The coffee you use to brew that cup of wake up juice can also impact the amount of caffeine you get per cup.
As you know, there are many different species of coffee out there. Each of these species contains different levels of caffeine. The most common in the world today is Arabica coffee. In fact, 70% of the world’s coffee comes from Arabica beans. But, they don’t have as much caffeine as other types of beans.
For example, Robusta beans have almost twice the amount of caffeine compared to Arabica beans. So, that means if you want more caffeine for a better buzz, look for Robusta beans in your local coffee shop.
When you roast coffee beans, they lose water and expand in size. But something else happens during the roasting process as well. The longer you roast the coffee, the more caffeine is lost, at least when measured in scoops. Essentially that means that light and medium roasts tend to have more caffeine when compared to the darker roasts. Sure that dark roast will have a much stronger flavor, but it will be weaker if you are looking for that caffeine buzz compared to lighter roasted coffee.
Believe it or not, the size of your coffee grounds is also a factor. Remember, water passes through the grinds extracting the flavors and, of course, the caffeine in the process. Finer ground coffee will have more surface area compared to coarse ground coffee allowing more caffeine to be extracted. This is one reason espresso has more caffeine since it is made with a fine ground coffee.
Your water is a huge factor in determining not only how your coffee tastes but what is in it as well. Hot water that is between 195°F and 205°F will extract much more caffeine than water at other temperatures. Cold-brew coffees, for example, contain much less caffeine compared to hot brew coffee.
The Effects Caffeine Has On Your Body
Every process in our body is governed by a complex network of chemical signals. Two of the most important of these signals are hormones and neurotransmitters. Caffeine produces its effects on the body by altering the actions of just a few of these hormones and neurotransmitters.
First, caffeine binds itself to the adenosine receptors throughout the brain and nervous system. These receptors are used as an inhibitory neurotransmitter that suppresses the level of activity of the neurons that interact with it. Adenosine has been associated with promoting sleep and relaxation while also suppressing arousal. Since caffeine binds itself to these receptors, it prevents them from performing the action they are designed to do.
Once it has suppressed adenosine function, it then starts a cascading affect within the body that alters the function of other hormones and neurotransmitters.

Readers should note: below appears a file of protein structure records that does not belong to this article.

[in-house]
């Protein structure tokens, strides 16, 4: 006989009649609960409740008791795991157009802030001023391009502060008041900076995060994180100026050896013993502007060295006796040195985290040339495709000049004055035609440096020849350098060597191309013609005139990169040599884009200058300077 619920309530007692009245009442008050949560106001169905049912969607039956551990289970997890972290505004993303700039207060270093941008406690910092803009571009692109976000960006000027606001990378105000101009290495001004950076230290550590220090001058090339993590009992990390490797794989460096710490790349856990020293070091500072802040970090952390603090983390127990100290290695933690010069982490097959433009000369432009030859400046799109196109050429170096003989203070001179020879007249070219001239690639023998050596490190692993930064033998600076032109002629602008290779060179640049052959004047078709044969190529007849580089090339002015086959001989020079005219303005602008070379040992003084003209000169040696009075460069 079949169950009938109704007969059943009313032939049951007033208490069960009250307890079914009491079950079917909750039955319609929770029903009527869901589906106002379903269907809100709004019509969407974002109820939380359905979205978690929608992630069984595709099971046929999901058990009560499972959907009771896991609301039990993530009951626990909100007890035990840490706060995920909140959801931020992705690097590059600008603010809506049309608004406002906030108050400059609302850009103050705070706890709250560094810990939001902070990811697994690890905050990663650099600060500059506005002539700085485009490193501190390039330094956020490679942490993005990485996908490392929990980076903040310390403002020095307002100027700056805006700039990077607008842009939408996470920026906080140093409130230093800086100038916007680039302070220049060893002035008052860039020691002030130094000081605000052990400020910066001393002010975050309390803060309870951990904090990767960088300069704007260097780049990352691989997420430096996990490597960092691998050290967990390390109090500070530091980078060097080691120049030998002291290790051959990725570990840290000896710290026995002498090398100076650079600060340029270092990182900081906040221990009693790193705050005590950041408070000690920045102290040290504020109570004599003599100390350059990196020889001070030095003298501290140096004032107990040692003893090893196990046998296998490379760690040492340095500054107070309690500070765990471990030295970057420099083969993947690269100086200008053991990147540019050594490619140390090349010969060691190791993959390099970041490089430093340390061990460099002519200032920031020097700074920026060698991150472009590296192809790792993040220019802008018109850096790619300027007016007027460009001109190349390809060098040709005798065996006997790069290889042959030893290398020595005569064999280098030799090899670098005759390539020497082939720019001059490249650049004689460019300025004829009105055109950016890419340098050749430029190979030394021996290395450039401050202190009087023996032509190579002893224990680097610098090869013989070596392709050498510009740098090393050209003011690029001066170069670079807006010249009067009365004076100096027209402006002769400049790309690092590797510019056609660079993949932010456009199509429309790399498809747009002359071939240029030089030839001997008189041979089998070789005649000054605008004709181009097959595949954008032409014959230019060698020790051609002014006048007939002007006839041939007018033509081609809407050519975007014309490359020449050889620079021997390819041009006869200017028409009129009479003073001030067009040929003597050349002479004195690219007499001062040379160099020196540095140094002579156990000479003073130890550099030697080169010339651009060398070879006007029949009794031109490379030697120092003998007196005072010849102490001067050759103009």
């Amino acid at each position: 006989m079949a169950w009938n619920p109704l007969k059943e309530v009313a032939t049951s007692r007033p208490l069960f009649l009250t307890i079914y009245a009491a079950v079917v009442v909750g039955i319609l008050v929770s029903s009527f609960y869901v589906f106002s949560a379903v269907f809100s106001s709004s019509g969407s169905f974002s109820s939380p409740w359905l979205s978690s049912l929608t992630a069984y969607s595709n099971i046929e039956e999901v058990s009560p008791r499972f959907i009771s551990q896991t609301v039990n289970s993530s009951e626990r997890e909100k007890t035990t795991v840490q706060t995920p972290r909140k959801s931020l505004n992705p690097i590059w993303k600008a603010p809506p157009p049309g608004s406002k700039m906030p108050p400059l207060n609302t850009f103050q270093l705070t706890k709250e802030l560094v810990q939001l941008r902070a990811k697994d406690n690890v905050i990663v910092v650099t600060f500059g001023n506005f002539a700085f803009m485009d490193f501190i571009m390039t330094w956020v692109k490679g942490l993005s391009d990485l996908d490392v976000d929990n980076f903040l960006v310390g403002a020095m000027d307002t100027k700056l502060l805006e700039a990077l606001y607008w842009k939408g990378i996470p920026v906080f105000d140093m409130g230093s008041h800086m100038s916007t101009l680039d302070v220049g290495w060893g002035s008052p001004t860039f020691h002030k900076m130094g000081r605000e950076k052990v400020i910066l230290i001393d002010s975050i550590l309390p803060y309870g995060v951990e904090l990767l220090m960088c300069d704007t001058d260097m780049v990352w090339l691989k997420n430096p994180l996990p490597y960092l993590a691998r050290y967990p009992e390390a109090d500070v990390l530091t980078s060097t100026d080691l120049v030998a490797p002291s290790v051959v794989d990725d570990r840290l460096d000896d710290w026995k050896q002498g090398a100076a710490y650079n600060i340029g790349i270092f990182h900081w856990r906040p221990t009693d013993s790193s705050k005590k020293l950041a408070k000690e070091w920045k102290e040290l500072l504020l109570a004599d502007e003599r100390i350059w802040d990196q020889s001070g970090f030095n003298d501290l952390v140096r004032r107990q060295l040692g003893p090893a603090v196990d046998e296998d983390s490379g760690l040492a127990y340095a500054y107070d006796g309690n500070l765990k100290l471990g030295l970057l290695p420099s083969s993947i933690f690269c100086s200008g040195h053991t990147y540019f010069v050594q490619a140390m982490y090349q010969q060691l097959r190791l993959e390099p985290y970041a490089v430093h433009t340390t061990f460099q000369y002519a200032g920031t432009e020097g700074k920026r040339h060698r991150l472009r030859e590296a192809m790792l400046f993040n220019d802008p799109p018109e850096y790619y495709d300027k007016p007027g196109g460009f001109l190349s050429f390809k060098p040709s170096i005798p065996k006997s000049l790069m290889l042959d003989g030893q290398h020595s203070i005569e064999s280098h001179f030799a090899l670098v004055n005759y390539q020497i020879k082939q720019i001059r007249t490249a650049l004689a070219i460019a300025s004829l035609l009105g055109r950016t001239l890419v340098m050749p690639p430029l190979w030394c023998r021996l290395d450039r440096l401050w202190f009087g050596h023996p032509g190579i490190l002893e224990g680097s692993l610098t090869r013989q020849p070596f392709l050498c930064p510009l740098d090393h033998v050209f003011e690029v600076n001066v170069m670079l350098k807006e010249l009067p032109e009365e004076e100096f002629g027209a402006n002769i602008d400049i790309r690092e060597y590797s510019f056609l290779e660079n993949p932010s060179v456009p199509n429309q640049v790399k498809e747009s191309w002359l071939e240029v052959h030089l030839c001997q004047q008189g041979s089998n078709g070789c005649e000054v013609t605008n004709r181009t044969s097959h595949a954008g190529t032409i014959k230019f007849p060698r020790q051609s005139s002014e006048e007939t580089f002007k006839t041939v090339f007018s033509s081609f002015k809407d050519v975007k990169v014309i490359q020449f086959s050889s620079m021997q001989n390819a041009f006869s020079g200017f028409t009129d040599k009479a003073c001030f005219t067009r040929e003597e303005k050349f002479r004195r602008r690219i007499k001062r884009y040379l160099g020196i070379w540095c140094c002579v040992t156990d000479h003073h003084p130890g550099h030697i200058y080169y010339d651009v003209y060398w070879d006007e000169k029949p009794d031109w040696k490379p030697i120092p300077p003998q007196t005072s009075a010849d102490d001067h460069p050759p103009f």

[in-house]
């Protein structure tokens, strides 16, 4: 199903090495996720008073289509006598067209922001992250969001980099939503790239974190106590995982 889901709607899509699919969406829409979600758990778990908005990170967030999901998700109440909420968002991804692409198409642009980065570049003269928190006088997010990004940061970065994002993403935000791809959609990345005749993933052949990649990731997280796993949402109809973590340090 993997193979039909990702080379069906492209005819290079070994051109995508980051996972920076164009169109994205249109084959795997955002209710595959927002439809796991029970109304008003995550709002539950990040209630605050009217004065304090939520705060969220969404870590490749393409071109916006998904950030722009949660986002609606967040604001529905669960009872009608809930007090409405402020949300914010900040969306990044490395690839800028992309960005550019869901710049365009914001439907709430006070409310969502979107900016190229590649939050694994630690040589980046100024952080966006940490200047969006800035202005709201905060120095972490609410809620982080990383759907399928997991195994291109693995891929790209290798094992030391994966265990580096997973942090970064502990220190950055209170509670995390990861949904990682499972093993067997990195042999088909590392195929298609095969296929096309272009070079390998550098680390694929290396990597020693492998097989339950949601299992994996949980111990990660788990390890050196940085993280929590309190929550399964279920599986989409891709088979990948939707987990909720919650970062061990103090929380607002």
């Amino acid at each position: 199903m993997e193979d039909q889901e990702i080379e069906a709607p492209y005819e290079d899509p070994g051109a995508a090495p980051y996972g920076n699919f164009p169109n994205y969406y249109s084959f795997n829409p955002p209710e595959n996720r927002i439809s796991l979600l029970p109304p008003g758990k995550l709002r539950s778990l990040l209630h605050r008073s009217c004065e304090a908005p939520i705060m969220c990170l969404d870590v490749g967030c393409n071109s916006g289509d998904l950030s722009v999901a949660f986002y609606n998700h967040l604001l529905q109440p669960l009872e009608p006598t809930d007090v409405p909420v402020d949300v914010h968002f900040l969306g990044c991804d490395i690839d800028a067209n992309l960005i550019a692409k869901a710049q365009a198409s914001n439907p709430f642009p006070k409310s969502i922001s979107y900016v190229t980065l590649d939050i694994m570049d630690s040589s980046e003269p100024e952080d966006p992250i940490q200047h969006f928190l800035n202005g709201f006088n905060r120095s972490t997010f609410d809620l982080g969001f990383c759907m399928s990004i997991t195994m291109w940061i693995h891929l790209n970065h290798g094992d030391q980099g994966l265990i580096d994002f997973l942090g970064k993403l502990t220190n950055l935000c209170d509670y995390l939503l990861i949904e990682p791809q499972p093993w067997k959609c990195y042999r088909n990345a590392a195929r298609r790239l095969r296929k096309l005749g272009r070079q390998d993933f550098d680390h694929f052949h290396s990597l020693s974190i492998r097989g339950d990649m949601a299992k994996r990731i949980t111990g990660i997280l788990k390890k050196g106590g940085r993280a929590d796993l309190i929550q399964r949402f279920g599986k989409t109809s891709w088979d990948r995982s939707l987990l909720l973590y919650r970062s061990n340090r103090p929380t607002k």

The most significant impact is its effect on our adrenals that produce and secrete the hormones epinephrine and cortisol. These are known as the “flight” or “fight” hormones that are used to increase your heart and respiration rates while also causing smooth muscle to relax.
Caffeine has been shown to increase the amount of epinephrine in the body by as much as 250%, which means that caffeine is basically stimulating our bodies by producing a stress response. On top of that, caffeine also increases the circulation of serotonin in parts of the nervous system. This is why when you drink something with caffeine, your mood is elevated while at the same time your energy levels increase.
The Benefits of Caffeine
Caffeine can provide many beneficial effects on the human body if it used properly.
Morning Wake Up
Sometimes it is hard to get yourself going in the morning without a cup of coffee to start your day. That little jolt of caffeine can help jump-start your system preparing you for the day ahead.
Studies have found that caffeine can help athletes improve both their endurance and muscular power. This equates to better training sessions and greater gains in strength, fitness, and performance in athletes.
Improved Cognitive Performance
In addition to making your body more prepared for physical endurance, it can also help your mind think more clearly. Short-term memory and systems processing have both shown improvements in individuals using low to moderate caffeine.
The Problems with Caffeine
While there are scientifically proven benefits, there are many negatives as well and it is important to be aware of these facts before you begin to consume more than your fair share of caffeine.
Caffeine is addictive and over time your body will be accustomed to the levels of caffeine that you ingest. If you suddenly stop drinking caffeine, your body will be thrown off of its normal balance. Essentially, your body will be forced into a continuous replacement of hormones broken down by the continuous binding of caffeine to them.